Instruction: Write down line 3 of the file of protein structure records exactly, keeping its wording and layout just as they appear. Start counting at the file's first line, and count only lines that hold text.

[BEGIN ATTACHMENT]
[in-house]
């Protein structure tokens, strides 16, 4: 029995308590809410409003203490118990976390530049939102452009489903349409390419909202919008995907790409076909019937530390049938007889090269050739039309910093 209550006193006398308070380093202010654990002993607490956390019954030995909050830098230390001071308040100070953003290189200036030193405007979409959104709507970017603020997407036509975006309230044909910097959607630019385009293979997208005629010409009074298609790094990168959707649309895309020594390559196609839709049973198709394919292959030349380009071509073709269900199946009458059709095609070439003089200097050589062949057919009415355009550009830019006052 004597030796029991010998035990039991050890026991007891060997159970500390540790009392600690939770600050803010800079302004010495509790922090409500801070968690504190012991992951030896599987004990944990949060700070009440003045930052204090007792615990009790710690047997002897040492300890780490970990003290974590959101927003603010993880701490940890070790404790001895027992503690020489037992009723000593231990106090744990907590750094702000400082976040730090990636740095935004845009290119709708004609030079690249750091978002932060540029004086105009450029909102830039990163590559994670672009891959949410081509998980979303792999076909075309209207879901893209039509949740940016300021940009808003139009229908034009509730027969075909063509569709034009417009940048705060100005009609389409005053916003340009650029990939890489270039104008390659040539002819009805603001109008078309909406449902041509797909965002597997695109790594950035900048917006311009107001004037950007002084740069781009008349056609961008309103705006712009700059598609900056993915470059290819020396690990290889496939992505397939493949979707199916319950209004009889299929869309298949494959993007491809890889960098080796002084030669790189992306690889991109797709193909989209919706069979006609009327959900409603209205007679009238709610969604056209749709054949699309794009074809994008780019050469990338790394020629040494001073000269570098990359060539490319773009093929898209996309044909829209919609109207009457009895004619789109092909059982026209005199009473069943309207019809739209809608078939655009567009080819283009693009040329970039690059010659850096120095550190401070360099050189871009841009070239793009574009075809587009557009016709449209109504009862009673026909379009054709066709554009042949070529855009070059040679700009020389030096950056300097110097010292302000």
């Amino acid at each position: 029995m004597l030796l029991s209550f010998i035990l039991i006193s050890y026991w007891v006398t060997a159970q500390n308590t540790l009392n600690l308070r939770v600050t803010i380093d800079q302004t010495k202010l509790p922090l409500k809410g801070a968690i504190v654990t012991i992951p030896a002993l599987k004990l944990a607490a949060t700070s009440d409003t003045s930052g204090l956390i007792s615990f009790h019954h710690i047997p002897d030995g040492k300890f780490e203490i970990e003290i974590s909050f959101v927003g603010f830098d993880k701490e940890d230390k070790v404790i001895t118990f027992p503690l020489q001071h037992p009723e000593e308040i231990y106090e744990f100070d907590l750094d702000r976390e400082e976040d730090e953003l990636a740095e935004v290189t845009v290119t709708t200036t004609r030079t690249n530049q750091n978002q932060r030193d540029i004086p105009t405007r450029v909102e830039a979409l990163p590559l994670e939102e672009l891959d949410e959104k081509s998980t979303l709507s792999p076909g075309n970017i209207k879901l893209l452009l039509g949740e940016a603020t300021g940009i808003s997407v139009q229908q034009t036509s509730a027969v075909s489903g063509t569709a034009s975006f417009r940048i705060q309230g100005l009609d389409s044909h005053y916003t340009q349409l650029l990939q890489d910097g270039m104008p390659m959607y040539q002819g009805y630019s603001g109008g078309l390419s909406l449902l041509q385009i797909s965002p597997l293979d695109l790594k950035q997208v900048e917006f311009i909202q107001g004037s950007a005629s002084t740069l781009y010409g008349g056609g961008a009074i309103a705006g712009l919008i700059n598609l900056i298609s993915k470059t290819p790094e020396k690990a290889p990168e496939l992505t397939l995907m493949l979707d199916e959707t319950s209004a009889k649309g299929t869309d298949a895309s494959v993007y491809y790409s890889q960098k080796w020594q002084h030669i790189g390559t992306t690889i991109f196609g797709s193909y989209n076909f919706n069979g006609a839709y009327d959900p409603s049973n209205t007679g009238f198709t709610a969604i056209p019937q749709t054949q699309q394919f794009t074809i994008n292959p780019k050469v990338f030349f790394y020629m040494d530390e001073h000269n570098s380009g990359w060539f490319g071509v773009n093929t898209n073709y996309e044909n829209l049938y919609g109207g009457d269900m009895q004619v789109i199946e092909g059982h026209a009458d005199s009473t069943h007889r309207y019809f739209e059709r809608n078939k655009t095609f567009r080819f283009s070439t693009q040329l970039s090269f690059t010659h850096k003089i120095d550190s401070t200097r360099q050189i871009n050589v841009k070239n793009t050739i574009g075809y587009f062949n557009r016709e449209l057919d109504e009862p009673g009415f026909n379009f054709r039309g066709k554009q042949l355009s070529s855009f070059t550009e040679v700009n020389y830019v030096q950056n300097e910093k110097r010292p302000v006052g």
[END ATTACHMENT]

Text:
């Amino acid at each position: 029995m004597l030796l029991s209550f010998i035990l039991i006193s050890y026991w007891v006398t060997a159970q500390n308590t540790l009392n600690l308070r939770v600050t803010i380093d800079q302004t010495k202010l509790p922090l409500k809410g801070a968690i504190v654990t012991i992951p030896a002993l599987k004990l944990a607490a949060t700070s009440d409003t003045s930052g204090l956390i007792s615990f009790h019954h710690i047997p002897d030995g040492k300890f780490e203490i970990e003290i974590s909050f959101v927003g603010f830098d993880k701490e940890d230390k070790v404790i001895t118990f027992p503690l020489q001071h037992p009723e000593e308040i231990y106090e744990f100070d907590l750094d702000r976390e400082e976040d730090e953003l990636a740095e935004v290189t845009v290119t709708t200036t004609r030079t690249n530049q750091n978002q932060r030193d540029i004086p105009t405007r450029v909102e830039a979409l990163p590559l994670e939102e672009l891959d949410e959104k081509s998980t979303l709507s792999p076909g075309n970017i209207k879901l893209l452009l039509g949740e940016a603020t300021g940009i808003s997407v139009q229908q034009t036509s509730a027969v075909s489903g063509t569709a034009s975006f417009r940048i705060q309230g100005l009609d389409s044909h005053y916003t340009q349409l650029l990939q890489d910097g270039m104008p390659m959607y040539q002819g009805y630019s603001g109008g078309l390419s909406l449902l041509q385009i797909s965002p597997l293979d695109l790594k950035q997208v900048e917006f311009i909202q107001g004037s950007a005629s002084t740069l781009y010409g008349g056609g961008a009074i309103a705006g712009l919008i700059n598609l900056i298609s993915k470059t290819p790094e020396k690990a290889p990168e496939l992505t397939l995907m493949l979707d199916e959707t319950s209004a009889k649309g299929t869309d298949a895309s494959v993007y491809y790409s890889q960098k080796w020594q002084h030669i790189g390559t992306t690889i991109f196609g797709s193909y989209n076909f919706n069979g006609a839709y009327d959900p409603s049973n209205t007679g009238f198709t709610a969604i056209p019937q749709t054949q699309q394919f794009t074809i994008n292959p780019k050469v990338f030349f790394y020629m040494d530390e001073h000269n570098s380009g990359w060539f490319g071509v773009n093929t898209n073709y996309e044909n829209l049938y919609g109207g009457d269900m009895q004619v789109i199946e092909g059982h026209a009458d005199s009473t069943h007889r309207y019809f739209e059709r809608n078939k655009t095609f567009r080819f283009s070439t693009q040329l970039s090269f690059t010659h850096k003089i120095d550190s401070t200097r360099q050189i871009n050589v841009k070239n793009t050739i574009g075809y587009f062949n557009r016709e449209l057919d109504e009862p009673g009415f026909n379009f054709r039309g066709k554009q042949l355009s070529s855009f070059t550009e040679v700009n020389y830019v030096q950056n300097e910093k110097r010292p302000v006052g």